The Left function extracts the left portion of a phrase. The syntax is
Where n is the starting position from the left of the phase where the portion of the phrase is will be extracted. For example,
Microsoft.VisualBasic.Left (“Visual Basic”, 4) = Visu .
The Mid function is used to retrieve a part of the text from a given phrase. The syntax of the Mid Function is
where phrase is the string from which a part of the text is to be retrieved. position is the starting position of the phrase from which the retrieving process begins. n is the number of characters to retrieve.Example 12.5:
Private Sub Button1_Click(sender As Object, e As EventArgs) Handles Button1.Click Dim myPhrase As String myPhrase = InputBox("Enter your phrase") LblPhrase.Text = myPhrase LblExtract.Text = Mid(myPhrase, 2, 6) End Sub
* In this example, when the user clicks the button, an input box will pop up prompting the user to enter a phrase. After a phrase is entered and the OK button is pressed, the label will show the extracted text starting from position 2 of the phrase and the number of characters extracted is 6.
The Trim function trims the empty spaces on both sides of the phrase. The syntax is
Trim (” Visual Basic “) = Visual basicExample 13.4
Private Sub Button1_Click(ByVal sender As System.Object, ByVal e As System.EventArgs) Handles Button1.Click Dim myPhrase As String myPhrase = InputBox(“Enter your phrase”) Label1.Text = Trim(myPhrase) End Sub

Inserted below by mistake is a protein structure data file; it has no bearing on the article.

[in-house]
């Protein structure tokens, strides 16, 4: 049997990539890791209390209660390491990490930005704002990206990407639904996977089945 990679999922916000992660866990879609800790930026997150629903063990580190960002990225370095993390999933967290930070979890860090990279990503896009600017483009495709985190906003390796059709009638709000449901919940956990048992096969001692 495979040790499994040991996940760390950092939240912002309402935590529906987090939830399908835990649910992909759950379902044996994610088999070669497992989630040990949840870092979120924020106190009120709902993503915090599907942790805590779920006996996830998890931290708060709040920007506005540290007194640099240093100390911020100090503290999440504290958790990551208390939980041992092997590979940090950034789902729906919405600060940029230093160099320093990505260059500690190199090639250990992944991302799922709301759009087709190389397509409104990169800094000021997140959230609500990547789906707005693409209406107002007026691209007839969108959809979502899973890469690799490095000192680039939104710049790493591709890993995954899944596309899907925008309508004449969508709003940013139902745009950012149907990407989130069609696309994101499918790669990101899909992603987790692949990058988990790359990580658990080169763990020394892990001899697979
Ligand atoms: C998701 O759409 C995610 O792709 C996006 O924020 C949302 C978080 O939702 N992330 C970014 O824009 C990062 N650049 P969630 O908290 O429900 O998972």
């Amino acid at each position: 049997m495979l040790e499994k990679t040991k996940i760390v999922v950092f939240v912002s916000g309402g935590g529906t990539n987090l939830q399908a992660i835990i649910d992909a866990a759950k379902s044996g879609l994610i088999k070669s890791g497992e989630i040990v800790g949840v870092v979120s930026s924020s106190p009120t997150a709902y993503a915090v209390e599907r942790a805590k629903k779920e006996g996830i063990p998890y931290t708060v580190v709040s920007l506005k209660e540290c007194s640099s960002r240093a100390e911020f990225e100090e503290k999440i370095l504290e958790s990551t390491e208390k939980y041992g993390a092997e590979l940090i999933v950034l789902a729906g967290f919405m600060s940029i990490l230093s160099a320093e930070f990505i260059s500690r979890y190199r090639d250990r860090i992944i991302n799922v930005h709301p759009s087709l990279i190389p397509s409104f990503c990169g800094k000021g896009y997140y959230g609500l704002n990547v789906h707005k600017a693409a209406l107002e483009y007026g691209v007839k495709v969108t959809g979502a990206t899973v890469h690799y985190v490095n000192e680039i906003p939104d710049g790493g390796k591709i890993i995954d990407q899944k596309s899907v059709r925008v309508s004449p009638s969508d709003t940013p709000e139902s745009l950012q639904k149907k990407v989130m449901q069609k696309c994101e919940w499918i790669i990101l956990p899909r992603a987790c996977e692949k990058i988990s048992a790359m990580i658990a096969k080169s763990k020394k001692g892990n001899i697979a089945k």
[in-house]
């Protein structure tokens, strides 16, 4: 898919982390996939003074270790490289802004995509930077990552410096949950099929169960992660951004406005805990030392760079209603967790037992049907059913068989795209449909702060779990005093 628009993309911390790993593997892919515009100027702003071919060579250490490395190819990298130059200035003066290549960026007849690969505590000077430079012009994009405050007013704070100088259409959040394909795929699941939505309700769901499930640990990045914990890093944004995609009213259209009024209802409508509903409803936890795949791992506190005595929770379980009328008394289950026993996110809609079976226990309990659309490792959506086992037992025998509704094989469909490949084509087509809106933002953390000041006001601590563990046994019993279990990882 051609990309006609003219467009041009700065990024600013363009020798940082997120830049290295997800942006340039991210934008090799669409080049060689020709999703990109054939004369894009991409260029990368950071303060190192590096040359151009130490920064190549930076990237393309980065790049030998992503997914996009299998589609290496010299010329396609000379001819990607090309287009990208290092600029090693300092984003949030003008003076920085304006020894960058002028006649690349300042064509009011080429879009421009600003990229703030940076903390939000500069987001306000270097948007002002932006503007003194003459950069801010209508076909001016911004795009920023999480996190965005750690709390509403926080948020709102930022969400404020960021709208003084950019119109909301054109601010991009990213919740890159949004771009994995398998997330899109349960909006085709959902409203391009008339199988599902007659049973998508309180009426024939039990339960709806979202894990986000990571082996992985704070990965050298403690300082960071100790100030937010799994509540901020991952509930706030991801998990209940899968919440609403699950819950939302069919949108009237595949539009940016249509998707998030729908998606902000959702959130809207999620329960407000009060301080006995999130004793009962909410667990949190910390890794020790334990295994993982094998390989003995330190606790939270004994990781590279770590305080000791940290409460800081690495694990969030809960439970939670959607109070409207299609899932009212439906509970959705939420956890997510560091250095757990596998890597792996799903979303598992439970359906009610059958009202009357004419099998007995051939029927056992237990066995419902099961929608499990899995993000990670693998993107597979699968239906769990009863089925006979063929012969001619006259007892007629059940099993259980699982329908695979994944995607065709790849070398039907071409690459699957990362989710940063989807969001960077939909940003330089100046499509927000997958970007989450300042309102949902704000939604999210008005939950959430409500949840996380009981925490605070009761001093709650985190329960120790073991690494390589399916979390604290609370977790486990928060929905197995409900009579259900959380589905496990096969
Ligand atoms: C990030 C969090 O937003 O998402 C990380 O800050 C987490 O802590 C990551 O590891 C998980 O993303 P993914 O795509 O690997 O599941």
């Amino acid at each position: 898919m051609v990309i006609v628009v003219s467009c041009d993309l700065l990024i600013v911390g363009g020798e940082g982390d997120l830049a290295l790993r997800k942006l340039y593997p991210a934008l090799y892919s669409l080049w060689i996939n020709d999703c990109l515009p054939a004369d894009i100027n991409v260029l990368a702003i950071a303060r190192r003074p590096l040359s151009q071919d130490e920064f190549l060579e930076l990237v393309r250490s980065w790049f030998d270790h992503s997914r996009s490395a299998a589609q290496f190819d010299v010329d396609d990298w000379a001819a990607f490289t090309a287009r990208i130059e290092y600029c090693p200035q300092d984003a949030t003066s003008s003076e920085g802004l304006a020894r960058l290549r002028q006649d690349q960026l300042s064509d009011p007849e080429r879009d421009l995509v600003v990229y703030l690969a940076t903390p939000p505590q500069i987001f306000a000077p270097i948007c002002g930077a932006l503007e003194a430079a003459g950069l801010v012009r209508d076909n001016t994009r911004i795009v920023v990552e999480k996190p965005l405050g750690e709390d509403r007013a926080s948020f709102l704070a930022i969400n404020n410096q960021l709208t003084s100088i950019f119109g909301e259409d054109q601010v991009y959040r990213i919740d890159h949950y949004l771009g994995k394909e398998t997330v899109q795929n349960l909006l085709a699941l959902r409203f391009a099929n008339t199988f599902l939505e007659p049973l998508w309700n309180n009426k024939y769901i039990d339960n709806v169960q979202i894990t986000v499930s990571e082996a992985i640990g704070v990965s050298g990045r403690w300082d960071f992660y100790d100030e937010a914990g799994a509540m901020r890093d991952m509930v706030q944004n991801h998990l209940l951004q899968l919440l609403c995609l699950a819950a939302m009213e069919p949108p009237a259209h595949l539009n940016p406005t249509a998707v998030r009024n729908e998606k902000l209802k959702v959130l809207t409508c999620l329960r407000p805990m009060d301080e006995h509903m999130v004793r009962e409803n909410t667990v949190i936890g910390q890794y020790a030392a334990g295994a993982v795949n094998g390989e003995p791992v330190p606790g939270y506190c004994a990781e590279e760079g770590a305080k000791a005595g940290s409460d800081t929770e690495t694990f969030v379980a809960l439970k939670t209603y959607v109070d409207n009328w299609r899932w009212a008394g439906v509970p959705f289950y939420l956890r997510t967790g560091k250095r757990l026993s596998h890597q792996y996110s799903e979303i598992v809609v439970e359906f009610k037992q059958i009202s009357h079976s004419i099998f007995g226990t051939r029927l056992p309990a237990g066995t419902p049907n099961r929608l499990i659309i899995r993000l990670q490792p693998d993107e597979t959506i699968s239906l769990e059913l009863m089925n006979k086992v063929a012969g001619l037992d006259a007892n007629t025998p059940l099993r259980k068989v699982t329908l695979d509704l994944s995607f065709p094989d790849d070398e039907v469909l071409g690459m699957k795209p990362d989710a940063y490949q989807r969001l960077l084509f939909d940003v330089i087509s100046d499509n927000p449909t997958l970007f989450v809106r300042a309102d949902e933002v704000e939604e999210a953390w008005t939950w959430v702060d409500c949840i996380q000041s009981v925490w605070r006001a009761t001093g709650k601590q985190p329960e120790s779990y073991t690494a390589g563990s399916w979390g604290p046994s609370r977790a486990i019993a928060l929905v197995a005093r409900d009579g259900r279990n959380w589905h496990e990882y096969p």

The Ltrim function trims the empty spaces of the left portion of the phrase. The syntax is
Ltrim (" Visual Basic 2013")= Visual basic 2013
The Rtrim function trims the empty spaces of the right portion of the phrase. The syntax is
Rtrim (“Visual Basic 2013 “) = Visual Basic 2013
The InStr function looks for a phrase that is embedded within the original phrase and returns the starting position of the embedded phrase. The syntax is
Instr (n, original phase, embedded phrase)
Where n is the position where the Instr function will begin to look for the embedded phrase. For example
Instr(1, “Visual Basic 2013 “,”Basic”)=8
*The function returns a numeric value.
You can write a program code as shown below:
Private Sub Button1_Click(ByVal sender As System.Object, ByVal e As System.EventArgs) Handles Button1.Click Label1.Text = InStr(1, “Visual Basic”, “Basic”) End Sub
The Ucase function converts all the characters of a string to capital letters. On the other hand, the Lcase function converts all the characters of a string to small letters. The syntaxes are
Microsoft.VisualBasic.Ucase(“Visual Basic”) =VISUAL BASIC Microsoft.VisualBasic.Lcase(“Visual Basic”) =visual basic
The Chr function returns the string that corresponds to an ASCII code while the Asc function converts an ASCII character or symbol to the corresponding ASCII code. ASCII stands for “American Standard Code for Information Interchange”. Altogether there are 255 ASCII codes and as many ASCII characters. Some of the characters may not be displayed as they may represent some actions such as the pressing of a key or produce a beep sound. The syntax of the Chr function is
and the format of the Asc function is
The following are some examples:
Chr(65)=A, Chr(122)=z, Chr(37)=% , Asc(“B”)=66, Asc(“&”)=38
* We shall learn more about functions in later lessons